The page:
Status of Kisan Credit Card in India
Author: Dr Ravindra Singh Shekhawat

Agriculture is the backbone of Indian economy, with nearly 58 per cent of the population of the country continuing to depend on for their livelihood. Credit as an input has a dominant role in agriculture sector; therefore a multi-agency approach has been adopted by the Reserve Bank of India (RBI) for ensuring credit flow. Provision of timely and adequate agricultural credit and its disbursement to the farmers has been one of the major challenges for banks in India. Continuous innovations are required in order to achieve the aim. Kisan Credit Card in this direction is not a new concept in the field of agricultural banking in India.

The Kisan Credit Card (KCC) scheme is a landmark in the history of rural credit in India. The mechanism of credit cards has been one of the key products developed to expand the outreach of banks and simplify the credit delivery system. The announcement relating to the introduction of Kisan Credit Card scheme was made by the Union Finance Minister during the budget speech for the year 1998-99. National Bank for Agriculture and Rural Development(NABARD) formulated Kisan Credit Card scheme for uniform adoption by the banks so that the farmers may use the card to readily purchase agricultural inputs such as seeds, fertilizers, pesticides etc. and draw cash for their production needs. The model scheme was circulated to Commercial Banks, Co-operative Banks and Regional Rural Banks in August 1998. Kisan Credit Card Scheme aims at providing adequate and timely support from the banking system to the farmers for their short term credit needs for cultivation of crops. This mainly helps them to purchase of inputs during the cropping season. Credit card scheme proposed to introduce flexibility to the system and improve cost efficiency.

The main objectives of the Kisan Credit Card (KCC) Scheme

1. To provide insurance coverage and financial support to the farmers in the event of failure of crops as a result of natural calamities, pests and diseases.

2. To meet short term production needs for the cultivation of crop for the entire year.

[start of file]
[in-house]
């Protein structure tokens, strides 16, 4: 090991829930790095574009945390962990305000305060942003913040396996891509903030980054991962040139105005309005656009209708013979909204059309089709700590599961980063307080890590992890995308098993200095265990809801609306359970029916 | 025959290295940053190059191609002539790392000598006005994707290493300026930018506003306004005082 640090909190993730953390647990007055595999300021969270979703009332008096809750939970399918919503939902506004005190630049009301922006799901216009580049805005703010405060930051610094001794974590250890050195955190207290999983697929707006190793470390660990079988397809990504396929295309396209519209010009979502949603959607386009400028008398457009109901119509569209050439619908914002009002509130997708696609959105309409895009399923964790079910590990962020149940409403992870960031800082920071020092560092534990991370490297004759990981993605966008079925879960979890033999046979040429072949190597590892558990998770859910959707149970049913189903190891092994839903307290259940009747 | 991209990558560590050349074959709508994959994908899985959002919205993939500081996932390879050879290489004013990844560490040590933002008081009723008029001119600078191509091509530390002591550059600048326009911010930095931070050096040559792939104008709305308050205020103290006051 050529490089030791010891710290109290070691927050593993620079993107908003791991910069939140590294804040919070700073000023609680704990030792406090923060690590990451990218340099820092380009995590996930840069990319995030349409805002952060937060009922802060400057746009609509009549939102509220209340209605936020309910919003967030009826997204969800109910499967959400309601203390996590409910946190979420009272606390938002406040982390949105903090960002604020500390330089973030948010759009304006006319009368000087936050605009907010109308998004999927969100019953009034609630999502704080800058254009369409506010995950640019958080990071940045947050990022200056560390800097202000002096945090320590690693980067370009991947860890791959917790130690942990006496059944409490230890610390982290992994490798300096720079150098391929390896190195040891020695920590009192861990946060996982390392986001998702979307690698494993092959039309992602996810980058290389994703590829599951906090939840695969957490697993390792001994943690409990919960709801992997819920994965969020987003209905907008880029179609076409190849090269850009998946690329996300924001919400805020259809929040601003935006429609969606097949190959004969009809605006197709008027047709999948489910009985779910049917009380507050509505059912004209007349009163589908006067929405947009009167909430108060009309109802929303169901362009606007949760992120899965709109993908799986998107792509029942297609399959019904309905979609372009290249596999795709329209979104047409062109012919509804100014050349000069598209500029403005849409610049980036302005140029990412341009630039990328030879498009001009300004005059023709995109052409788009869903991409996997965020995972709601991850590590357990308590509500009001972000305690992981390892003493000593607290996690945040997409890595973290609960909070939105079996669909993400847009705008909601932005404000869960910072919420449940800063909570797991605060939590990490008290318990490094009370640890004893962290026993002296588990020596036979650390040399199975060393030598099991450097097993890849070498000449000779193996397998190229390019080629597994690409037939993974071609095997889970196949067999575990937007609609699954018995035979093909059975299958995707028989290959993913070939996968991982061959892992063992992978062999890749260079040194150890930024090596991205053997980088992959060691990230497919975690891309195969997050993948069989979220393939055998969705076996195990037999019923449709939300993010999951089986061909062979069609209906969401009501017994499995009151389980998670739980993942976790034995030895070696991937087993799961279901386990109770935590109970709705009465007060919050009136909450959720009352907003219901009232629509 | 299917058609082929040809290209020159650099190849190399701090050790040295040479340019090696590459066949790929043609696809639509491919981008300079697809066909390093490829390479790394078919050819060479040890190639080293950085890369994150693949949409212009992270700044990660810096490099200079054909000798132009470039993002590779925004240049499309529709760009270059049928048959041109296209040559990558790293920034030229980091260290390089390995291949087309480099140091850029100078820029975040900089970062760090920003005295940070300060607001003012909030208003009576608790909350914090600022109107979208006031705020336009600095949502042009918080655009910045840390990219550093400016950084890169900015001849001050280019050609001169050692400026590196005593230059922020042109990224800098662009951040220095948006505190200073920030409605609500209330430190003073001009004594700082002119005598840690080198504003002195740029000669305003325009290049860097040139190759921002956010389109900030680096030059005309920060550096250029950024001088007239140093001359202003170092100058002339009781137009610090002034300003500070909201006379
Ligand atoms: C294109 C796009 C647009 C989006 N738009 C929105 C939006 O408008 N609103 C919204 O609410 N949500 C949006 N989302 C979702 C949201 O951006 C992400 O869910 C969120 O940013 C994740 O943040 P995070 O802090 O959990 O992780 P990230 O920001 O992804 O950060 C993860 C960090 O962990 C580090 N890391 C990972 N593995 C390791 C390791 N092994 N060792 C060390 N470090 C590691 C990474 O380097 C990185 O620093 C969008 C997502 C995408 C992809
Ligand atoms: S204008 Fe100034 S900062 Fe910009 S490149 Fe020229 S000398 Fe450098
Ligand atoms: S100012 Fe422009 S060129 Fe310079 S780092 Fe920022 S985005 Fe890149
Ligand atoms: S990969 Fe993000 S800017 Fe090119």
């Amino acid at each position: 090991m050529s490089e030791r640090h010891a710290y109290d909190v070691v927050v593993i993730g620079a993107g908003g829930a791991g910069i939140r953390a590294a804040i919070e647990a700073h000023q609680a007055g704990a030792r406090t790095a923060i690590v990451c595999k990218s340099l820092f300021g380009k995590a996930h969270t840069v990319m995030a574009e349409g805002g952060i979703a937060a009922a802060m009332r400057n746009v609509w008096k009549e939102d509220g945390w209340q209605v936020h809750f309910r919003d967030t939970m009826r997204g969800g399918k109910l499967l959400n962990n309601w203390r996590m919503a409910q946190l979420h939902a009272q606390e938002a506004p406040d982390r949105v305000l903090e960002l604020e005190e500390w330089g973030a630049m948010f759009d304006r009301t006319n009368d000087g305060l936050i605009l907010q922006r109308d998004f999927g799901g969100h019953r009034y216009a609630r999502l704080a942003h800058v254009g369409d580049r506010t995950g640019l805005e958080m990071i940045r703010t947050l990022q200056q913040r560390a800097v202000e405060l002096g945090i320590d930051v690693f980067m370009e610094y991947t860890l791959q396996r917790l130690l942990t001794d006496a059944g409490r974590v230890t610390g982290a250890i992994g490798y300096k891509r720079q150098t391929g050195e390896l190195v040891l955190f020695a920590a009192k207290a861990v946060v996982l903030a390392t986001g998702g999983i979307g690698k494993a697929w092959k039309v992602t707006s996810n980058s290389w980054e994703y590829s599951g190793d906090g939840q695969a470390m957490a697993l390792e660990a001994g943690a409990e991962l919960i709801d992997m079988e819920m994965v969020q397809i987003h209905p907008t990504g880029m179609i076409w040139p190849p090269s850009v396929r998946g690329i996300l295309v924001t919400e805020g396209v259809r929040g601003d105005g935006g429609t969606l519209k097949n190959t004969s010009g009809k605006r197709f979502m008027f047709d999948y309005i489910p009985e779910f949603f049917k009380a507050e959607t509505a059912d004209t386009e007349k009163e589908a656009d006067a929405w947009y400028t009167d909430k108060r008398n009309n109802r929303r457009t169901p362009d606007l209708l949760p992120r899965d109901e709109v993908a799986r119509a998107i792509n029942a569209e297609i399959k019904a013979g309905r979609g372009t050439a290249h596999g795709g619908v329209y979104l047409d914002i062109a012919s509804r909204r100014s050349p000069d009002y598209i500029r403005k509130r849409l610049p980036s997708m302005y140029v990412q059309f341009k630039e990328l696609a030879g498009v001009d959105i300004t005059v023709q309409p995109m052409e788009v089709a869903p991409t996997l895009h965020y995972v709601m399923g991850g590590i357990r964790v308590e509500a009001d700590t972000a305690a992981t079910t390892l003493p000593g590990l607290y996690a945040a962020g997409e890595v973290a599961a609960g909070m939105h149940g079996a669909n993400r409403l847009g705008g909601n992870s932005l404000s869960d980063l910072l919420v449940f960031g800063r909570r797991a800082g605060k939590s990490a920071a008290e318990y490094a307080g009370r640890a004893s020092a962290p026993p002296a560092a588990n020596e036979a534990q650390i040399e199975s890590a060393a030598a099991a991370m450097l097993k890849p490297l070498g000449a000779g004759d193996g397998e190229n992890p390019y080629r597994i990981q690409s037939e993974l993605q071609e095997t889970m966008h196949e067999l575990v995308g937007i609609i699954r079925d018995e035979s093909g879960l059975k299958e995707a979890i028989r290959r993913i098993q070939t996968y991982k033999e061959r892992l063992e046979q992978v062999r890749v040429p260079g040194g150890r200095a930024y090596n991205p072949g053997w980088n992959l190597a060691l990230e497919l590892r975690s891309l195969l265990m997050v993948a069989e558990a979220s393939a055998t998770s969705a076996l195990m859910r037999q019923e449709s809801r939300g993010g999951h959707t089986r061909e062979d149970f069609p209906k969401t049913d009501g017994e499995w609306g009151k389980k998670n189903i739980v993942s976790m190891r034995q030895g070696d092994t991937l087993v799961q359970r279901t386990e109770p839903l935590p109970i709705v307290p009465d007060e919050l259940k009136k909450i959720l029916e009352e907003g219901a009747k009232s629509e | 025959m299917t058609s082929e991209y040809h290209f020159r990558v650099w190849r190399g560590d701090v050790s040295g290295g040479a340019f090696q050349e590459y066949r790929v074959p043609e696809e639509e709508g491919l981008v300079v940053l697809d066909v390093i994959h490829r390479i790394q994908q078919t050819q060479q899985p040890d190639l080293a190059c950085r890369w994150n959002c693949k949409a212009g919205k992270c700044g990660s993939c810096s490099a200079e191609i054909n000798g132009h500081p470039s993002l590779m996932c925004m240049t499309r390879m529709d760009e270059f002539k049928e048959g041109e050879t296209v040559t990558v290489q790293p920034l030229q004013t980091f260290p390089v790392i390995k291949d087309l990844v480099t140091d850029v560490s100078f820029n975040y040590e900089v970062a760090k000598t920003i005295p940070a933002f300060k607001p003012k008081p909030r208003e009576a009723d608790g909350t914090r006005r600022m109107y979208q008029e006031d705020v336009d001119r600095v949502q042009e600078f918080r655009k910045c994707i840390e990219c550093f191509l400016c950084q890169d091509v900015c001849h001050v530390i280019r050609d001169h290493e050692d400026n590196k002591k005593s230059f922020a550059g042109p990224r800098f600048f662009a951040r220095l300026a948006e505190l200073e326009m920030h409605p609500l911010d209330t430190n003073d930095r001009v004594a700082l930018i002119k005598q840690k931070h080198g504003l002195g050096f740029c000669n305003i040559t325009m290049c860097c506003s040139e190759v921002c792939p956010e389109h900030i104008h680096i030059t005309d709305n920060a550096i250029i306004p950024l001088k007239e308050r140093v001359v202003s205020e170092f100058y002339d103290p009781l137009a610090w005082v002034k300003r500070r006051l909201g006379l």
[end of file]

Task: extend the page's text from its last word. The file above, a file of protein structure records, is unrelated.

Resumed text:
3. To meet working capital requirement for allied and ancillary activities.

4. To meet contingency expenditure for ancillary expanses.

Salient features of the Kisan Credit Card (KCC) Scheme

• Eligible farmers are provided with a Kisan Credit Card and a pass- book or card-cum- passbook.

• Revolving cash credit facility involving any number of drawals and repayments within the limit.

• Credit limit is fixed on the basis of operational landholding, cropping pattern and scale of finance. Entire production credit needs for full year plus ancillary activities related to crop production is considered while fixing limit.

• Sub-limits may be fixed at the discretion of banks.

• Card is valid for three years subject to annual renewal. As incentive for good performance, credit limits could be enhanced to take care of increase in costs, change in cropping pattern, etc.

• Each drawls to be repaid within a maximum period of twelve months.

• Conversion/reschedulement of loans also permissible in case of damage to crops due to natural calamities.

• Security, margin, rate of interest, etc. are as per RBI norms.

• Operations may be through issuing branch (and also PACs in the case of Cooperative Banks) or through other designated branches at the discretion of bank.

• Withdrawals through slips/cheques accompanied by card and passbook.

Advantages of the Kisan Credit Card Scheme

1. Access to adequate and timely credit to farmers.

2. Full year's credit requirement of the borrower is taken care.

3. Minimum paper work and simplification of documentation for drawal of funds from the bank.

4. Flexibility to draw cash and buy inputs.

5. Assured availability of credit at any time enabling reduced interest burden for the farmer.

6. Sanction of the facility for three years subject to annual review and satisfactory operations and provision for enhancement.

7. Flexibility of drawls from a branch other than the issuing branch at the discretion of the bank.

Status of KCC in India

• At the end of March 2014, the total number of cards issued and sanctioned amount of loans under the scheme witnessed an increase over the previous year. The average amount of sanctioned loan per card holder exhibited a steady rising trend since its inception except for the last two years.

• However, at the end of March 2014 average amount of loan sanctioned per KCC was the highest in Gujarat followed by Punjab.

• Out of total KCCs issued and total amount sanctioned under scheme since its Inception, Commercial banks accounted for the maximum share (48.99 %) followed by Co-operative banks (35.82 %) and Regional Rural Banks (15.96 %).

• As at end of March 2014, Andhra Pradesh accounted for maximum number of KCCs issued so far followed by Uttar Pradesh. These two states together accounted for one third of the total KCC issued.

• Similarly, at end of March 2014, Uttar Pradesh had maximum share of loans sanctioned under KCC scheme followed by Maharashtra.

• Since launching in August 1998, around 10 crore live Kisan Credit Cards were issued upto 31 March 2014 by Cooperative Banks, Regional Rural Banks and Commercial Banks put together.

About Author / Additional Info:
Working as a Scientist, Agricultural Economics at ICAR-IASRI, New Delhi.